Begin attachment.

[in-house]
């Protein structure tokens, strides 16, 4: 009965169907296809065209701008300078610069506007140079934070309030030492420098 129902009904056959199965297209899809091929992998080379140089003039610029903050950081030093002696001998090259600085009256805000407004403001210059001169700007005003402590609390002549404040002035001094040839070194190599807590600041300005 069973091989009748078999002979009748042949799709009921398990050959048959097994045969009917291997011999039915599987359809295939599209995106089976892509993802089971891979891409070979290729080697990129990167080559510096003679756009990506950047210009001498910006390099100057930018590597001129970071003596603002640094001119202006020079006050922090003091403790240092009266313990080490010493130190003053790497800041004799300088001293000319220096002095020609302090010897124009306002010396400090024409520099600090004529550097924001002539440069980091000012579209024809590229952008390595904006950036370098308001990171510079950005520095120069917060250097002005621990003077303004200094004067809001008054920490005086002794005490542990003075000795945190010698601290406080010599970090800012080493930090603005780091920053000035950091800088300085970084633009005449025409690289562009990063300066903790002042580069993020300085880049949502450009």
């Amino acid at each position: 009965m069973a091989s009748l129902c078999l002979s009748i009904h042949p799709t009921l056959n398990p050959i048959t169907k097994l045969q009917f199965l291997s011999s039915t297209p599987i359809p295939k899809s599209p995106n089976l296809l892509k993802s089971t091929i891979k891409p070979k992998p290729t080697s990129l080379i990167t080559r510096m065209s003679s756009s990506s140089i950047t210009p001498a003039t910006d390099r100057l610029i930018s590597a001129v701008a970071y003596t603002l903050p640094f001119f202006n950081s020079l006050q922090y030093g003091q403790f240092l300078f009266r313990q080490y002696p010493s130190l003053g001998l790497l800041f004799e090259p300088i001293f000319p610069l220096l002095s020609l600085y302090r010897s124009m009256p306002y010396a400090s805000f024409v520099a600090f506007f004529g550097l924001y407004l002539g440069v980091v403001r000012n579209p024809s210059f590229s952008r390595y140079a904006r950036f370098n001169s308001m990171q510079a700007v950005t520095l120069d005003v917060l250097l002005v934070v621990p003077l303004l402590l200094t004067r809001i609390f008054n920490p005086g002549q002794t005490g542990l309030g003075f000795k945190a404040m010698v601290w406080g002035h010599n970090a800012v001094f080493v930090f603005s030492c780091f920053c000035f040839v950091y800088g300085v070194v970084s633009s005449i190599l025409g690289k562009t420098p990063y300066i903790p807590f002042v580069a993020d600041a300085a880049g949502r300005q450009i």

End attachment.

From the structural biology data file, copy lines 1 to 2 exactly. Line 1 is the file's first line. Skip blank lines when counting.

[in-house]
């Protein structure tokens, strides 16, 4: 009965169907296809065209701008300078610069506007140079934070309030030492420098 129902009904056959199965297209899809091929992998080379140089003039610029903050950081030093002696001998090259600085009256805000407004403001210059001169700007005003402590609390002549404040002035001094040839070194190599807590600041300005 069973091989009748078999002979009748042949799709009921398990050959048959097994045969009917291997011999039915599987359809295939599209995106089976892509993802089971891979891409070979290729080697990129990167080559510096003679756009990506950047210009001498910006390099100057930018590597001129970071003596603002640094001119202006020079006050922090003091403790240092009266313990080490010493130190003053790497800041004799300088001293000319220096002095020609302090010897124009306002010396400090024409520099600090004529550097924001002539440069980091000012579209024809590229952008390595904006950036370098308001990171510079950005520095120069917060250097002005621990003077303004200094004067809001008054920490005086002794005490542990003075000795945190010698601290406080010599970090800012080493930090603005780091920053000035950091800088300085970084633009005449025409690289562009990063300066903790002042580069993020300085880049949502450009």